Now the question becomes, how much should you be spending per each vendor category? There are tons of calculators and infographics out there you can refer too. However, please be cautious when using these. Many don’t take into consideration everything on the list above, are too vague or are not relevant to your city.
We have found, through our years of experience, $200 per guest is the baseline needed for a wedding. When we say baseline, we truly mean you are getting married without all the bells and whistles. This is the amount needed to afford the basics like making sure your guests have food, beverages and places to seat. If you just thought this woman is crazy, please re-read my first blog post on me dispelling the truth about how much weddings really cost.
Example time! The majority of our weddings occur in Kansas City so we are going to use this as our model. Kansas City falls in the middle of United States cities on average wedding costs, with the average wedding costing $22,718.
Let’s say you have a $50,000 budget for 200 expected (not invited) guests. Here is how that could break down. Please note the figures below are midrange or what is usually spent on these items and vendors. You can definitely go higher and lower.
- Venue (should be around 10% of the budget) – $8,000 – Downtown KC venues range from $5,000-$15,000
- Food ($30-$40 per person for buffet, labor and service fee) – at $40 per person cost – $8,000
- Alcoholic and Non-Alcoholic Beverages ($25-$30 per person) at $25 per person cost, this will likely be a wine and beer only bar – $5,000
- Wedding Planner for Month-of Planning – $2,500
- DJ – $2,000
- Lighting – $1,000
- Photographer – $3,500
- Bride’s Outfits and Alterations – $2,500
- Groom’s Outfit – $200
- Hair and Make-up – $300 for just bride, includes trials
- Cake/Desserts – $800
- Flowers/Décor (usually 10-12% of budget) – $5,000
- Linens – $1,500
- Paper Goods – $2,000
- Place Settings (chargers, etc.). – $500
- Food for Getting Ready – $250
- Church – $1,000
- Church/Ceremony Musicians – $500
- Officiant – $200
- Photo booth – $1,000
- Transportation for Guests – $1,500
- Hotel for Couple for Weekend – $600
- Sparklers/Grand Exit – $100
- Small details:
- Cake Stand – $50
- Cake Cutting Set – $50
- Champagne Glasses – $30
- Cardbox – $20
- Marriage license – $50
- Unity Candle – $35
- Guestbook – $50
- Photographer – $100
- DJ – $100
- Caterer – $1,200
- Bartenders – $200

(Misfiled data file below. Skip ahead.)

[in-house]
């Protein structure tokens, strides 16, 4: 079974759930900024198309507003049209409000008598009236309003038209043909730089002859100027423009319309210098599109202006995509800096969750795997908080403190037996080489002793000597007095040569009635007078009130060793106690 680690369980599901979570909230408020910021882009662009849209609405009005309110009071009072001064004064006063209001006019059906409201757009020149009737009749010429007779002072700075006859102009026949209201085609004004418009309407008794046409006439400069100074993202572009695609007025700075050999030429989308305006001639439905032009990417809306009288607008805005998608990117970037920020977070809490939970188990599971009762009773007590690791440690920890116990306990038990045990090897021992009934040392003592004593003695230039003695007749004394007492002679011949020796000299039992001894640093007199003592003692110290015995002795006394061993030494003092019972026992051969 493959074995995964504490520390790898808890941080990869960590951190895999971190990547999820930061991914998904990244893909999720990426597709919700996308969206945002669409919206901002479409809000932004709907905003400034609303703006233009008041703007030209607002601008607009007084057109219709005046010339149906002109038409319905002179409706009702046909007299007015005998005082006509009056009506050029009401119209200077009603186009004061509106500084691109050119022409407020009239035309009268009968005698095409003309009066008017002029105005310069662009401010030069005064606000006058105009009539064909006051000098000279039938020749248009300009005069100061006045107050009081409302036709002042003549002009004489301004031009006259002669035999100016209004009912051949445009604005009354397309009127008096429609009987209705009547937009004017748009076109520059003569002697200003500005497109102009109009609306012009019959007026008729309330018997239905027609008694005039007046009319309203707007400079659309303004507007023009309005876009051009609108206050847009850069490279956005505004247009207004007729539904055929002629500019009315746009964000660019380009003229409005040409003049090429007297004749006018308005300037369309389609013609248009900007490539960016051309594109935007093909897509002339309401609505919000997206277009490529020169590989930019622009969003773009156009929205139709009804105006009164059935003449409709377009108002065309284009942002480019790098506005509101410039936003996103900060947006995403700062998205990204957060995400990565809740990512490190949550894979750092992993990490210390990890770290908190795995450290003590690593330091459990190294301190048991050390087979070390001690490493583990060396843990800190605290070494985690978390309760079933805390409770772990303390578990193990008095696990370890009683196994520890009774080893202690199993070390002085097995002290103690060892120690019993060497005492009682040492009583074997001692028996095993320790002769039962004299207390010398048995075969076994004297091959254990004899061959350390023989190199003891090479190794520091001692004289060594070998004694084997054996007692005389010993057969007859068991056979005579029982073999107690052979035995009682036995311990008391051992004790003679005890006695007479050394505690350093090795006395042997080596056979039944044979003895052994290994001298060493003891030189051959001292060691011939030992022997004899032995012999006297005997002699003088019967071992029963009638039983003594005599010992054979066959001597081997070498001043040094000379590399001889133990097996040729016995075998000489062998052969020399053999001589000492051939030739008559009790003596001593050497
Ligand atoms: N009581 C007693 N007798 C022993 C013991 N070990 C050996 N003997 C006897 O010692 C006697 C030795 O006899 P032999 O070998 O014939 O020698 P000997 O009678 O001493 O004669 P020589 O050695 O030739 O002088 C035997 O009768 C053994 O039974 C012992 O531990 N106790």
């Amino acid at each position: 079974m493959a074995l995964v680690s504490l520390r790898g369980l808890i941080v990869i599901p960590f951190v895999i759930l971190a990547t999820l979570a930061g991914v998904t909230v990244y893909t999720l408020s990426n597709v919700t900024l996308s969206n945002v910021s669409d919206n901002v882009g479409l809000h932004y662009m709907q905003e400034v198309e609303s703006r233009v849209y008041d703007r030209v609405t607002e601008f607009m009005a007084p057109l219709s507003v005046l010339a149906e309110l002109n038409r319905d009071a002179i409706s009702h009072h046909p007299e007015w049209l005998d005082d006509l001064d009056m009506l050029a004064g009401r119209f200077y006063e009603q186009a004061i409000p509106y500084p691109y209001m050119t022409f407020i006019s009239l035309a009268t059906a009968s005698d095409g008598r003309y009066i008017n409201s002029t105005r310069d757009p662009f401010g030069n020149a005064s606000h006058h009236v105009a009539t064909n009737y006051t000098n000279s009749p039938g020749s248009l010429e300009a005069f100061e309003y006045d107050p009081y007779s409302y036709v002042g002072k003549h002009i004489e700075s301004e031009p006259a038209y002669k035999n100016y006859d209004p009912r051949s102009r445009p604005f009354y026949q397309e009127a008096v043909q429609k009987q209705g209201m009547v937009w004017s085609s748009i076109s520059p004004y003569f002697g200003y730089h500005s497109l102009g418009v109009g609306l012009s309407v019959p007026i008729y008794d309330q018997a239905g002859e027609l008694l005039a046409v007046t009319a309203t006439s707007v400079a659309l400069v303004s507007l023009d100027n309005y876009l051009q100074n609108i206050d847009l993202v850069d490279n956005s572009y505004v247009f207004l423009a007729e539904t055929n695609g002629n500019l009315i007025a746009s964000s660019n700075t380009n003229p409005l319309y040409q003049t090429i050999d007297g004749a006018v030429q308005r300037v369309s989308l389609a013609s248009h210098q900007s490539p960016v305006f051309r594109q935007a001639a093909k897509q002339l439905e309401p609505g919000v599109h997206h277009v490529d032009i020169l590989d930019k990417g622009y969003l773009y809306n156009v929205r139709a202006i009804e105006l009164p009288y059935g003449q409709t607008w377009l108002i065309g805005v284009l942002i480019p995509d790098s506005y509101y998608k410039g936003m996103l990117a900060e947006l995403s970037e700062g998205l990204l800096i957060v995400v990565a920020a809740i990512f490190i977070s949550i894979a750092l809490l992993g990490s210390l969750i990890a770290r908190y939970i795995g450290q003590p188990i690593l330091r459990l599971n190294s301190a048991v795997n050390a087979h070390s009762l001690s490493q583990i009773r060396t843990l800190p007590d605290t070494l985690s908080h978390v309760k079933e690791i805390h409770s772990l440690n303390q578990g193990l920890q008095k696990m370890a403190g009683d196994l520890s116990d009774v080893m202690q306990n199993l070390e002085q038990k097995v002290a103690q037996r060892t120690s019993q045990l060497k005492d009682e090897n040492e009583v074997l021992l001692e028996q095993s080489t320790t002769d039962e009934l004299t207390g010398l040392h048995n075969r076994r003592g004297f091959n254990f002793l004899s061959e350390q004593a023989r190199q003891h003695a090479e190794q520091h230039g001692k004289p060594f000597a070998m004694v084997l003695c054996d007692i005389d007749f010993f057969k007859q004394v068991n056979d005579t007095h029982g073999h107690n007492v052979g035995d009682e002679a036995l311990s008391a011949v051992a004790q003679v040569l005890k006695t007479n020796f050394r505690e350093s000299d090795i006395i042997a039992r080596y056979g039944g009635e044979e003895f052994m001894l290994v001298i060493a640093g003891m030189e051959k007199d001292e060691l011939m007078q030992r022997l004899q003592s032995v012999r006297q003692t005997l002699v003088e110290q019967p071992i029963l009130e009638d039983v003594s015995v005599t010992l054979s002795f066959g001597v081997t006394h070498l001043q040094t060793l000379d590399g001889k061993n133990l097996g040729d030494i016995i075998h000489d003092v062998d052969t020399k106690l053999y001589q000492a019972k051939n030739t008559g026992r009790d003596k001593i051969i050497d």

- Photobooth – $50
- Hair and Make-up – $60
- String Quarter – $50
- GRAND TOTAL – $49,995
We took several of these out because these are items most people fluctuate on or don’t include in their overall wedding budget.
- Gifts to people
- Rehearsal Dinner
- Welcome Cocktails
- Hair and Make-up for everyone
- Tables, chairs, furniture outside of what is provided
- Bridesmaids or Groomsmen Outfits
- Videographer (sorry video people… you know I love you)
It’s crazy how fast the money goes, isn’t it? It is also easy to see how 45 percent of couples go over budget by an average of $8,000. This is why it is unbelievably important to sit down and set a real budget.
Once you set your budget and priorities, know the budget will ebb and flow. In some categories, you will spend a bit more than expected, while others you will spend less. If you think you are going to spend more, go back to the budget and see if you can make it up. If not, consider putting that want on hold until you know for sure. Or try to find additional money to cover that want.
If something seems too good to be true, it probably is. Don’t forget the wedding industry is very black and white. You get what you pay for. In the next blog, we will walk you through how to pick the right venue.
If this left you wanting to learn more and you live in or around Kansas City, you are in luck. We are offering an intimate, hands-on wedding planning workshop full of award-winning cocktails on February 18. More information and tickets can be found here.
Sarah Quinlivan is the owner and lead planner of Quintessential Events, an award-winning wedding and event planning firm that does events throughout the country. From classic to over-the-top, Quintessential Events prides itself on creating weddings that are uniquely you. Why have the day others have already had? Focus on having the day, only you can have. For more information, check out the company’s website and Instagram.